Just been observing some extraordinary behaviour that I have read about but only witnessed for the first time this evening. A Woodpigeon squab, a baby pigeon who hasn't fully fledged yet, has been in the garden on and off for the last couple of days, looking rather dazed and subdued. He can feed himself, but pecks at grain and seed on the ground in such a desultory way and seems to spend most of his time sitting with eyes closed or half open, head sunk deep into his neck and slumped inert. Not long ago, I looked up to see an adult Woodpigeon jumping on top of this baby, viciously pecking at the top of his skull, kicking at him and batting him with both wings and claws. I opened the conservatory door and the adult flew away, but the baby pigeon was stunned and unsteady and stayed around. You can see from the picture the slight damage inflicted on his crown by the adult and there were feathers plucked out on the ground.
I have googled and found other mentions of this behaviour but as yet no explanation. Does the adult know something is wrong with this little one and that he will not survive the scrutiny of passing Sparrowhawks and other predators? Is the adult trying to "toughen him up" to make more effort towards his own survival? Is the adult his parent or a rival? I'd love to know the answers, but know that any human effort to intervene might well be attempting to "play God" in a situation I do not understand. Watch this space. As of tonight, the squab was feeding again, albeit with movements that suggest he is not completely thriving yet, in the presence of an adult Woodie who ignored him completely this time and flew off, leaving him in peace to shelter for the night under my berberis near the pergola.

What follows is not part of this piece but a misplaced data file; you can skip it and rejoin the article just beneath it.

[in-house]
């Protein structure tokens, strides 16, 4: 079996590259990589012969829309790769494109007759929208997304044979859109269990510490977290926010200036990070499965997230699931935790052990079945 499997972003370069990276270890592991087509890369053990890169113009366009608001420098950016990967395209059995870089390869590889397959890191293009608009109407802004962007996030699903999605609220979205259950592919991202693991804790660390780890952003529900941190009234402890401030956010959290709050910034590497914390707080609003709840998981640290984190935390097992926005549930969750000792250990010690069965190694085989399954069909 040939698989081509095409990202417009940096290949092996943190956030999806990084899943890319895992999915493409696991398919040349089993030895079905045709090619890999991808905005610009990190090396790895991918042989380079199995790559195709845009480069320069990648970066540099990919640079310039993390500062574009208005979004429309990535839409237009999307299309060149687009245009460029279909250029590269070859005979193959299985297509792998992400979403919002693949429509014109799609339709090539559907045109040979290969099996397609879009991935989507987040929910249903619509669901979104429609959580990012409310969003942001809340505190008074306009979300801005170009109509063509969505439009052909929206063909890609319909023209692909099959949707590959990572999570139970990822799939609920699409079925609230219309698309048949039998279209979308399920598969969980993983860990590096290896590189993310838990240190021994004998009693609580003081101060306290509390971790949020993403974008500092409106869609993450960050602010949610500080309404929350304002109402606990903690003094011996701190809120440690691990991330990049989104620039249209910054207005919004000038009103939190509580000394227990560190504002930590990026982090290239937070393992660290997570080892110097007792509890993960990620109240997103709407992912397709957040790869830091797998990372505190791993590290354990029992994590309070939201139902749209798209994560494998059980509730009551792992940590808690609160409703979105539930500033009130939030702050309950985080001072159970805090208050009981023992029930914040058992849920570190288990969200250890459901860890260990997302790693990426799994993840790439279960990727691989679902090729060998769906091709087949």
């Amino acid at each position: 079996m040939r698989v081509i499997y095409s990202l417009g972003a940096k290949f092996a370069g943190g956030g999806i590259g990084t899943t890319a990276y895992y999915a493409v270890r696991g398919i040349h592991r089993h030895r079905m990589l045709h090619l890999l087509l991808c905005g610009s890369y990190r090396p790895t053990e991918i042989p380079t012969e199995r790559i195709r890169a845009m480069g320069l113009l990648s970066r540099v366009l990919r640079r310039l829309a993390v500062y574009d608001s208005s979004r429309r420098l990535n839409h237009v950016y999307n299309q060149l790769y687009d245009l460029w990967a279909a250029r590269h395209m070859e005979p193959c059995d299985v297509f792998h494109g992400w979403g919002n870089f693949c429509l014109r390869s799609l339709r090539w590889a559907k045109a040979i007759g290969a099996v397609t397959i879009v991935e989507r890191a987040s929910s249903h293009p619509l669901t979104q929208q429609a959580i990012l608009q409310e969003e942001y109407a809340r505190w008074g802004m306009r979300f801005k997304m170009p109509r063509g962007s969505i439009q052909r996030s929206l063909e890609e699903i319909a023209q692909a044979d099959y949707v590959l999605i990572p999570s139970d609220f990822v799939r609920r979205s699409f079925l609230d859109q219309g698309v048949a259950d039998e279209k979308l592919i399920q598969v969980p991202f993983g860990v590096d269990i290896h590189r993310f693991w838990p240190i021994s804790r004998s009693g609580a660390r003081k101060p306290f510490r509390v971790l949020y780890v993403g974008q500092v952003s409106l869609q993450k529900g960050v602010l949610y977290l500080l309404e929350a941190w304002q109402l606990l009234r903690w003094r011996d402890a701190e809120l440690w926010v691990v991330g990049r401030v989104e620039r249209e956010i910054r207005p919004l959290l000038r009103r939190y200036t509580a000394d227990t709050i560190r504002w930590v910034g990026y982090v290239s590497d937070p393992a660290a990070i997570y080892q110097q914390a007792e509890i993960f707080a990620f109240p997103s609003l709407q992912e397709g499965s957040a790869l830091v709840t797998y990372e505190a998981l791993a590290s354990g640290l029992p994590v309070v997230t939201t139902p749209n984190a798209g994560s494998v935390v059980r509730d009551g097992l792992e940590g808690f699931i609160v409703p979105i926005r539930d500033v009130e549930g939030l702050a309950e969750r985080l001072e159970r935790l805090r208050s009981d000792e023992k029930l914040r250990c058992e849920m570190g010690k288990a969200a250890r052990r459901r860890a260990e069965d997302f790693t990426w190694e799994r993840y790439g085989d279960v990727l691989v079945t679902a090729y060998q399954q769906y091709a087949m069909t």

Another behaviour that has been going on for the last month or so is the constant unrelenting harassment of my resident pair of Magpies by my two Collared Doves, who look as if butter wouldn't melt in their dainty mouths! Every time one of the Magpies appears, it is chased all over the garden and then away into the surrounding trees by one or both of the Doves. They simply won't let it lie! The Magpies never seem to retaliate (in spite of their reputation). They try all they can simply to outfly or outsmart the Doves, splitting up so while the Collared Dove chases one through the undergrowth trying to land on its back or head, the other can feed for a few snatched moments undisturbed. No doubt at all, the Dove has her reasons, maybe to keep the Magpies at bay from taking her own chicks. Attack is the best form of defence, and all that! The Collared Dove has thrived since it was first introduced to our shores in the late 1950s. Its numbers and dominance are always on the up and up, defying trends of decline in many other of our garden species. So the Magpie may not be able to look forward to a quiet life on this side of the Parousia!